Could the World’s Highest Court Bolster Calls for Loss and Damage Funding?

Small island states are vulnerable to the most severe impacts of climate change. Litigating loss and damage at the International Court of Justice could help countries build international consensus.

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A historic breakthrough opened the final day of COP27 at Sharm El-Sheikh when climate Minister Ralph Regenvanu, representing the Republic of Vanuatu, launched a new multinational initiative to submit a draft proposal to the United Nations General Assembly. The draft proposal requests an advisory opinion from the International Court of Justice to clarify nations’ responsibility to address climate change, under existing treaties addressing human rights and environmental protection.

Vanuatu released the initiative amidst widespread demands to establish a new, independent loss and damage fund to finance both disaster recovery and climate adaptation efforts. Although the proposed text will evolve in the coming weeks, conclusively establishing state responsibility for climate action would fundamentally change the climate landscape in two ways: it would provide a concrete foothold to climate litigators suing to hold Paris Agreement signatories accountable to their prior commitments, and it would create diplomatic leverage for future COP negotiations.

A Pacific Island nation, the Republic of Vanuatu emits virtually 0% of the world’s carbon. Yet Vanuatu’s society, environment, and economy are highly vulnerable to climate change and disaster risks, including rising sea levels, earthquakes, and severe storms. Further, Vanuatu is committed to developing sustainably across all sectors, but the government lacks the financial capacity to rebuild repeatedly after climate disasters.

By translating its vulnerability into political legitimacy, Vanuatu built a global coalition calling for clarity from the ICJ on how existing international legal norms may be applied to respond to climate change and protect humanity.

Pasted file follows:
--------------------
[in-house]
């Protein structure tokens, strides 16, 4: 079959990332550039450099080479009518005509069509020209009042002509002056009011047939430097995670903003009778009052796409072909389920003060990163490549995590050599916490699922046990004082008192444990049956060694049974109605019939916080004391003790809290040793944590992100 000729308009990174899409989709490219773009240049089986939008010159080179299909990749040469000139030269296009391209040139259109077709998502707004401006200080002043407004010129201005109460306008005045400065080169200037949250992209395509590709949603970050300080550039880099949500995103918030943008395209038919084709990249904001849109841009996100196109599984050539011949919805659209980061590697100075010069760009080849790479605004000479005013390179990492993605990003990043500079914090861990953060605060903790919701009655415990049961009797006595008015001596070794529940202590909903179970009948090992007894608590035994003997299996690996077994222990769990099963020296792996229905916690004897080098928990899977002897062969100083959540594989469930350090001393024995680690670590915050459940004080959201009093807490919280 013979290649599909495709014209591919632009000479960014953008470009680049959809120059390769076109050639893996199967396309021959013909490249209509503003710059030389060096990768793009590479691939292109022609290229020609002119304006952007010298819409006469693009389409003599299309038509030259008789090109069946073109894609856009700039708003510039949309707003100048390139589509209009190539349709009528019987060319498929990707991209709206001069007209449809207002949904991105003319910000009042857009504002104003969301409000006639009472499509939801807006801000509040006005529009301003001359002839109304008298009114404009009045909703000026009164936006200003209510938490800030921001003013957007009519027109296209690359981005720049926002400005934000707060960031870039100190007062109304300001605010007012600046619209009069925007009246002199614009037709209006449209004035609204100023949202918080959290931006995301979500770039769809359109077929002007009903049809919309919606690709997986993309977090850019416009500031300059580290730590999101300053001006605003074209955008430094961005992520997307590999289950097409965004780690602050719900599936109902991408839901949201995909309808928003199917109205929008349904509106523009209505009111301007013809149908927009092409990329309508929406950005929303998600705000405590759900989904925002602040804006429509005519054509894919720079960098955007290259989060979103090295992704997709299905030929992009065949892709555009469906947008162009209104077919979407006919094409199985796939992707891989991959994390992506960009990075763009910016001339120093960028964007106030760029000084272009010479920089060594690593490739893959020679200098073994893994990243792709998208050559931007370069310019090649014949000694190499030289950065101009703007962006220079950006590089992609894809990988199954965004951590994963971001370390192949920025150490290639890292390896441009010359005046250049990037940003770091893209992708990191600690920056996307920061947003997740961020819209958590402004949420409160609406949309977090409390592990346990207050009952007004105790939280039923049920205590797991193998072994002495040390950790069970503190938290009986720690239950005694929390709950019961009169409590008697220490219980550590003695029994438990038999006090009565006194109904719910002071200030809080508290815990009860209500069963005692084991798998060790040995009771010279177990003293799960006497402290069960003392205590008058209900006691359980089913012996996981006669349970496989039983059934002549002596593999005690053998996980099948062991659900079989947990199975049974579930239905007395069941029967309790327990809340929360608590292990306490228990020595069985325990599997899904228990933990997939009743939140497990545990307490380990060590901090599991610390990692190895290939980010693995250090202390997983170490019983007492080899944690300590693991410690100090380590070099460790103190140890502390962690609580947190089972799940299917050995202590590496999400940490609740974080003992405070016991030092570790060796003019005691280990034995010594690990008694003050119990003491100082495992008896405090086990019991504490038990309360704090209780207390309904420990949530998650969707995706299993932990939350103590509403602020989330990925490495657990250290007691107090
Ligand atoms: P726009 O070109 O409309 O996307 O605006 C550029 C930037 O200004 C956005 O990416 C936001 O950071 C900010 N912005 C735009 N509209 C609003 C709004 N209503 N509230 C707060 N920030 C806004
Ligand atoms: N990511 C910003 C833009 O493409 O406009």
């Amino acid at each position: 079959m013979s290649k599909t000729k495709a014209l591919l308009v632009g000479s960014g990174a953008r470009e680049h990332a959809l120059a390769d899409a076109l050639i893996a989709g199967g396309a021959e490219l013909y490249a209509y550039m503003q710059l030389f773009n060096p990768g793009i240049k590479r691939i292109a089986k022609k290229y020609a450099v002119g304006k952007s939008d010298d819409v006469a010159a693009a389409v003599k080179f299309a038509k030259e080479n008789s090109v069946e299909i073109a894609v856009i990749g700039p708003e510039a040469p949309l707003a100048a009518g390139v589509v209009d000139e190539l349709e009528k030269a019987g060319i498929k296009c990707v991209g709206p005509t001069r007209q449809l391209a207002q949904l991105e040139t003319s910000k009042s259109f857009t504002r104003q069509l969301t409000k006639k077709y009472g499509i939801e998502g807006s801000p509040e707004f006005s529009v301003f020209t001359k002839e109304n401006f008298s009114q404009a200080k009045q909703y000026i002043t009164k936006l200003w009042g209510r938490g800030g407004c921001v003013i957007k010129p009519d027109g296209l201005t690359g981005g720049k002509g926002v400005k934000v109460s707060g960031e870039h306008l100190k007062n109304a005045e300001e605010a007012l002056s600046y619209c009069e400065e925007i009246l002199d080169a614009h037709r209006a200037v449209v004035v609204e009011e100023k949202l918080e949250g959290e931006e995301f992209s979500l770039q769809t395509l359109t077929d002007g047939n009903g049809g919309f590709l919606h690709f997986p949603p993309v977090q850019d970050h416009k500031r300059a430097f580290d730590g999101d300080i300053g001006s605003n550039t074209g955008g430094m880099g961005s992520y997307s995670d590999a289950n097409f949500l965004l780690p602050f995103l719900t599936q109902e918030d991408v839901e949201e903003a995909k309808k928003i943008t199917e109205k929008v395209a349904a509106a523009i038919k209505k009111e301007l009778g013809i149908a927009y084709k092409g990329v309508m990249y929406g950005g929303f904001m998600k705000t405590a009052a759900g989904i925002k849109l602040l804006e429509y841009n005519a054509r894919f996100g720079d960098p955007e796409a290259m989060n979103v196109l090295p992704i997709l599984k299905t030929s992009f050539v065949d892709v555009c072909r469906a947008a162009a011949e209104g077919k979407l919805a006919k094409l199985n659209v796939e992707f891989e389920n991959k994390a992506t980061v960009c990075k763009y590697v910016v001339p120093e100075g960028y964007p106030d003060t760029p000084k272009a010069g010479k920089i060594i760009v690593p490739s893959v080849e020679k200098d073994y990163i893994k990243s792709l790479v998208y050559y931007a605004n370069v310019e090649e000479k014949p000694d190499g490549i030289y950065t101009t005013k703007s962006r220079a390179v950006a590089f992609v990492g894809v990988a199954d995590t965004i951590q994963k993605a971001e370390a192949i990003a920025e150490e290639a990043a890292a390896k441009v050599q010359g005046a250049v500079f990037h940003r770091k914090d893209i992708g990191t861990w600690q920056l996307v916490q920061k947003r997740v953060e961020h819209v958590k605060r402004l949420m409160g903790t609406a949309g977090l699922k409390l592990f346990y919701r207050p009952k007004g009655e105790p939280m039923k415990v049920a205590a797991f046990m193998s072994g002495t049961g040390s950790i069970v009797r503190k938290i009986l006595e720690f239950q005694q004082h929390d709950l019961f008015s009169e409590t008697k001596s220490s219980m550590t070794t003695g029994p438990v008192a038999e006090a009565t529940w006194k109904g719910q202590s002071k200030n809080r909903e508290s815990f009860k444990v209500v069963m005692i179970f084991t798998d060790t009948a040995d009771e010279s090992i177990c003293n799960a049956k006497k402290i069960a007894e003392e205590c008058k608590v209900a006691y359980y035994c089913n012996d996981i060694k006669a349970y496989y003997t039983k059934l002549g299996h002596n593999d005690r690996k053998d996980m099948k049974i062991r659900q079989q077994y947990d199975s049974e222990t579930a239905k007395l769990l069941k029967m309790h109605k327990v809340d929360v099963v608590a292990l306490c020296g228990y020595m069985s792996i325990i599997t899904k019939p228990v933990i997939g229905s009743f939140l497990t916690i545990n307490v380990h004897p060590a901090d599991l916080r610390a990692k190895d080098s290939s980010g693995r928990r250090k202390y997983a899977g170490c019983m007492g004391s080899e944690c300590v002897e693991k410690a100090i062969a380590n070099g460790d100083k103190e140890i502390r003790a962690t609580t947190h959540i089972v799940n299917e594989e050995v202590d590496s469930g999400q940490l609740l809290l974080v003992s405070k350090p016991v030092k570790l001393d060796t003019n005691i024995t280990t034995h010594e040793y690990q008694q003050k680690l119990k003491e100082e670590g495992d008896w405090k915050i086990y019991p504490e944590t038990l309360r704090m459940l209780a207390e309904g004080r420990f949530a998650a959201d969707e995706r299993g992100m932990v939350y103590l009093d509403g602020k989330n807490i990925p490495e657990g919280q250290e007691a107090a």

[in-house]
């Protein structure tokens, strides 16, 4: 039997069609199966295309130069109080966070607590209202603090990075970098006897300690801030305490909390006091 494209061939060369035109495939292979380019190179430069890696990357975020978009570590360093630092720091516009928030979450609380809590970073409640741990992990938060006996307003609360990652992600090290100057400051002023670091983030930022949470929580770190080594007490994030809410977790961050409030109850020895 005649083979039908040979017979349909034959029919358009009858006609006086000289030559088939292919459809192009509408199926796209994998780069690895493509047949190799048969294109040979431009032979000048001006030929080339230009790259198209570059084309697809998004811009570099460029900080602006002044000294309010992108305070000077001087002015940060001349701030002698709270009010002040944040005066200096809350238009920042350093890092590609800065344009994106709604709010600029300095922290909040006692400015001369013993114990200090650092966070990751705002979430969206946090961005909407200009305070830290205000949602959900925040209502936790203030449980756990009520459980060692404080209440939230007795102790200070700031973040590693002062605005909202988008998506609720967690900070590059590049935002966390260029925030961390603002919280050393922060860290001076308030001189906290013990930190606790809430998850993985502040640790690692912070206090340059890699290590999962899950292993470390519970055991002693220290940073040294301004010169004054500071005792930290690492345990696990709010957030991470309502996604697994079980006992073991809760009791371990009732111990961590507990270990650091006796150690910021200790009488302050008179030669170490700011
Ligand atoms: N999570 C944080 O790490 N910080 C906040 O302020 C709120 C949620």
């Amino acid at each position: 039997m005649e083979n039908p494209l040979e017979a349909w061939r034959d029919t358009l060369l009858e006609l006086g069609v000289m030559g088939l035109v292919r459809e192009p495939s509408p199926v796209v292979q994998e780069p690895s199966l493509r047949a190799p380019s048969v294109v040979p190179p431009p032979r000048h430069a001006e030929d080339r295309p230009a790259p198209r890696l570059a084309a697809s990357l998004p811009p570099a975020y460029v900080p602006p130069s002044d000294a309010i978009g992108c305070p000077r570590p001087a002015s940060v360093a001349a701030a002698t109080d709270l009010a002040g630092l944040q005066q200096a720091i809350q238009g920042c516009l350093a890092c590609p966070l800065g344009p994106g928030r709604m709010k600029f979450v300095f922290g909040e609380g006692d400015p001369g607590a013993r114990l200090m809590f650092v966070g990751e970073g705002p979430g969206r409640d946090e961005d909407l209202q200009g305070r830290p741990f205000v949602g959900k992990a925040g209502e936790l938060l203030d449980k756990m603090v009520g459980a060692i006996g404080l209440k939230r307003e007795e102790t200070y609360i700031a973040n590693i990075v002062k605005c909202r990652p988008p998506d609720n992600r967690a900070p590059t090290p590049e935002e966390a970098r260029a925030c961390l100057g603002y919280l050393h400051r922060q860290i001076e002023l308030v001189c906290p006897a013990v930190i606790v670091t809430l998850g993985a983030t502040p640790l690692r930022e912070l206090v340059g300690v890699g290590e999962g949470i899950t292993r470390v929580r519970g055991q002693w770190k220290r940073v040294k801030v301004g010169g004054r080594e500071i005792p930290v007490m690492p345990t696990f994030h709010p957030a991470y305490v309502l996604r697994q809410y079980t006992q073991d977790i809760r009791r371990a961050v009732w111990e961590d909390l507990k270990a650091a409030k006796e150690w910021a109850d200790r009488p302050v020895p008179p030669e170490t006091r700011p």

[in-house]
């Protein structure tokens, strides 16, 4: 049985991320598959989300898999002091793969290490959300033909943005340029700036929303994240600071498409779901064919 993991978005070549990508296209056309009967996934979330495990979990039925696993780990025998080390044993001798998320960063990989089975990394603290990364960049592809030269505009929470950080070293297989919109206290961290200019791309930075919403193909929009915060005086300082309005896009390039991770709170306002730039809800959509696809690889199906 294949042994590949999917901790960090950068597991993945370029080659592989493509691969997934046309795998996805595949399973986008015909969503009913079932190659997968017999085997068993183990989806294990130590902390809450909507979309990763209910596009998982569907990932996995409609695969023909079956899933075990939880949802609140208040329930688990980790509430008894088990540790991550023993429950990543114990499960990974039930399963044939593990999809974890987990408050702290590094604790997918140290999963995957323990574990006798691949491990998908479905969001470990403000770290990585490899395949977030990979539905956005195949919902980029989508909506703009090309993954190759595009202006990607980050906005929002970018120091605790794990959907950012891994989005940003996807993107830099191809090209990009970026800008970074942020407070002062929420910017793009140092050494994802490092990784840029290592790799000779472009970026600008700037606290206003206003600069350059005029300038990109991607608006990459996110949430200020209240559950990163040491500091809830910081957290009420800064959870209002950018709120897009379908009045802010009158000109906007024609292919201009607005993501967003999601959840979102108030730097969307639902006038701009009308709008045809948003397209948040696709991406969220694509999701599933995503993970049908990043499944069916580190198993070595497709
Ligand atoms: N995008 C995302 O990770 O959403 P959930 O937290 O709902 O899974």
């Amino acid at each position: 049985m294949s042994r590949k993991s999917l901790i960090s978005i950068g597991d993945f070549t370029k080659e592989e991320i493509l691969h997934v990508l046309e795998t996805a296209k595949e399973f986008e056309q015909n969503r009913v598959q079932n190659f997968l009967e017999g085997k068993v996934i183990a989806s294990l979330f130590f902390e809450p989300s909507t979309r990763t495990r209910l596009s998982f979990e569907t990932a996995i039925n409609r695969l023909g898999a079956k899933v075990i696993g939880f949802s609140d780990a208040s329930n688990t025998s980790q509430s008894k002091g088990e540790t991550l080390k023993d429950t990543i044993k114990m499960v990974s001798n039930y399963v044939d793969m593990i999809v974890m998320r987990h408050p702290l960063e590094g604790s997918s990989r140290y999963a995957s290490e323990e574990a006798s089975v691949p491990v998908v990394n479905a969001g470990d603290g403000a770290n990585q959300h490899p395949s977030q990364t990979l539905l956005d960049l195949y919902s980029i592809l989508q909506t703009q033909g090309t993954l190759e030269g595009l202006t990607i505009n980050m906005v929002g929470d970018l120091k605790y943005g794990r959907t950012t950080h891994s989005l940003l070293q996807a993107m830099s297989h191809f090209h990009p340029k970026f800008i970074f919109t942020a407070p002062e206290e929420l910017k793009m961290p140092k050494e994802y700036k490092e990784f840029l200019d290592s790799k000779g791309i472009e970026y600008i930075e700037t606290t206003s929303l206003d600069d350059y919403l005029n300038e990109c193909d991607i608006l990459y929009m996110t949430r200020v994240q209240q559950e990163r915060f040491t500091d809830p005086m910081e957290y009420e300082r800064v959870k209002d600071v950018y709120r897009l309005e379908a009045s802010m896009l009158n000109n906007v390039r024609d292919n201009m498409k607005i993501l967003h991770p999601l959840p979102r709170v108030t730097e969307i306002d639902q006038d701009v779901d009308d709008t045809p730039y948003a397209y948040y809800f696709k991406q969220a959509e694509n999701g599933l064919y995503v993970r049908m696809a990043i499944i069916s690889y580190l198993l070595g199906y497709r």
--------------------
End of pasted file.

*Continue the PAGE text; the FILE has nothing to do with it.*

The ICJ’s advisory opinions are judicial statements on legal questions submitted to the court by the UN and other authorized legal bodies, such as the UN General Assembly. Advisory opinions are within the court’s jurisdictional activities, and the court exercises its advisory function not to settle interstate disputes but rather to offer legal advice to the institutions requesting the opinion.

Advisory opinions carry legal weight and moral authority due to the status of the ICJ as the principal judicial organ of the UN. They are, however, not legally binding and have in the past failed to concretely change state behavior.

For example, the 2004 Advisory Opinion on the Legal Consequences of the Construction of a Wall in the Occupied Palestinian Territory called on Israel to cease its construction of the wall, to dismantle the sections already built, and to make reparations for the damage caused. Yet 18 years on, Israel has continued to build the wall while failing to make reparations for the extensive destruction of Palestinian land and property. Influential actors like the European Union have maintained their position that the wall contravenes international law, but have failed to exert meaningful pressure on Israel to align its policies with the ICJ’s ruling.

Further, the United States and China, two of the highest CO2 emitting countries, have both ignored the ICJ’s verdicts in the past, and the global community remains divided in climate response. Within this context, it is unlikely that an advisory opinion alone will decide whether parties uphold commitments made in the Paris Agreement.

Even without being legally binding, an advisory opinion linking human rights, environmental protection, and climate finance would bolster the Paris Agreement in two ways. First, national courts in several developed countries have already referenced international law when adjudicating climate-related disputes, drawing on customary norms and commitments in treaties addressing human rights and environmental protection to substantiate their country’s obligations. An advisory opinion by the world’s highest court offers the possibility of a strengthened climate litigation regime by providing legal clarity and persuasive precedent.

Second, an advisory opinion could support UNFCCC negotiations by affirming, authoritatively, that decarbonization is not a matter of discretion. As Minister Regenvanu highlighted during a high-level briefing at COP, the worst outcome would be “that the most vulnerable countries come to COP and demand loss and damage, to no avail.”

Vanuatu needs a simple majority of nations to support the referral before the question can be submitted to the ICJ. With over 85 member states already pledging their support, the General Assembly is highly likely to approve the submission. The UN General Assembly is scheduled to vote on the proposed text on December 14, 2022.

Alara Hanci

Juris Doctor Student, Carey School of Law
Born and raised in Istanbul, Turkey, Alara Hanci is a second-year student at University of Pennsylvania’s Carey Law School.

CeCe Coffey

Student Advisory Council Member
CeCe Coffey is a member of the Kleinman Center’s Student Advisory Council and a student at the University of Pennsylvania’s Carey Law School.